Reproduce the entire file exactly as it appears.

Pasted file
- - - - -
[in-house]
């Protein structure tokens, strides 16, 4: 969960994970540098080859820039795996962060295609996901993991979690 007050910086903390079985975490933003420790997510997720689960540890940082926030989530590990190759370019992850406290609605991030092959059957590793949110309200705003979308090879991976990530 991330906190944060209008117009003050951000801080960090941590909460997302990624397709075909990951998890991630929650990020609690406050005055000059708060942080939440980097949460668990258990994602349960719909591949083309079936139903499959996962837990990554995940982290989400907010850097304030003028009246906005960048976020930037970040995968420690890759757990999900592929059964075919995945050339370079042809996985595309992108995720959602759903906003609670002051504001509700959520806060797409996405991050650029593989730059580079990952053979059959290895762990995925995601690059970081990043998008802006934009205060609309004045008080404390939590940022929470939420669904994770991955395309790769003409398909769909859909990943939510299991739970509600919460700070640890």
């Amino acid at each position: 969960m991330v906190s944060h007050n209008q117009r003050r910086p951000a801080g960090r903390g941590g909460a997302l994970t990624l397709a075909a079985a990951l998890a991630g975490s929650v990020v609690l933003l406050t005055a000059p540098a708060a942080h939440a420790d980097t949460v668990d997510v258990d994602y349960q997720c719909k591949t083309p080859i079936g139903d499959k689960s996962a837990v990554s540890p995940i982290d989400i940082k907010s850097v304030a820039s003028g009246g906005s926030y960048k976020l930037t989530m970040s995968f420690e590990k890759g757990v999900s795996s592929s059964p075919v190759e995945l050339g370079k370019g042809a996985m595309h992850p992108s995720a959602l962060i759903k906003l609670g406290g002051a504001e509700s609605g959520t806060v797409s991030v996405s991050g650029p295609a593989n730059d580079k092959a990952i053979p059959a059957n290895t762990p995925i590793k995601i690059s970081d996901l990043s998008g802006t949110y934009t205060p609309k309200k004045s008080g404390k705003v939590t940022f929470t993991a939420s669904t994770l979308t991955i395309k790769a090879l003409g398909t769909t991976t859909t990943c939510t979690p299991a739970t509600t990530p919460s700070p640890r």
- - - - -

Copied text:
[in-house]
């Protein structure tokens, strides 16, 4: 969960994970540098080859820039795996962060295609996901993991979690 007050910086903390079985975490933003420790997510997720689960540890940082926030989530590990190759370019992850406290609605991030092959059957590793949110309200705003979308090879991976990530 991330906190944060209008117009003050951000801080960090941590909460997302990624397709075909990951998890991630929650990020609690406050005055000059708060942080939440980097949460668990258990994602349960719909591949083309079936139903499959996962837990990554995940982290989400907010850097304030003028009246906005960048976020930037970040995968420690890759757990999900592929059964075919995945050339370079042809996985595309992108995720959602759903906003609670002051504001509700959520806060797409996405991050650029593989730059580079990952053979059959290895762990995925995601690059970081990043998008802006934009205060609309004045008080404390939590940022929470939420669904994770991955395309790769003409398909769909859909990943939510299991739970509600919460700070640890």
């Amino acid at each position: 969960m991330v906190s944060h007050n209008q117009r003050r910086p951000a801080g960090r903390g941590g909460a997302l994970t990624l397709a075909a079985a990951l998890a991630g975490s929650v990020v609690l933003l406050t005055a000059p540098a708060a942080h939440a420790d980097t949460v668990d997510v258990d994602y349960q997720c719909k591949t083309p080859i079936g139903d499959k689960s996962a837990v990554s540890p995940i982290d989400i940082k907010s850097v304030a820039s003028g009246g906005s926030y960048k976020l930037t989530m970040s995968f420690e590990k890759g757990v999900s795996s592929s059964p075919v190759e995945l050339g370079k370019g042809a996985m595309h992850p992108s995720a959602l962060i759903k906003l609670g406290g002051a504001e509700s609605g959520t806060v797409s991030v996405s991050g650029p295609a593989n730059d580079k092959a990952i053979p059959a059957n290895t762990p995925i590793k995601i690059s970081d996901l990043s998008g802006t949110y934009t205060p609309k309200k004045s008080g404390k705003v939590t940022f929470t993991a939420s669904t994770l979308t991955i395309k790769a090879l003409g398909t769909t991976t859909t990943c939510t979690p299991a739970t509600t990530p919460s700070p640890r």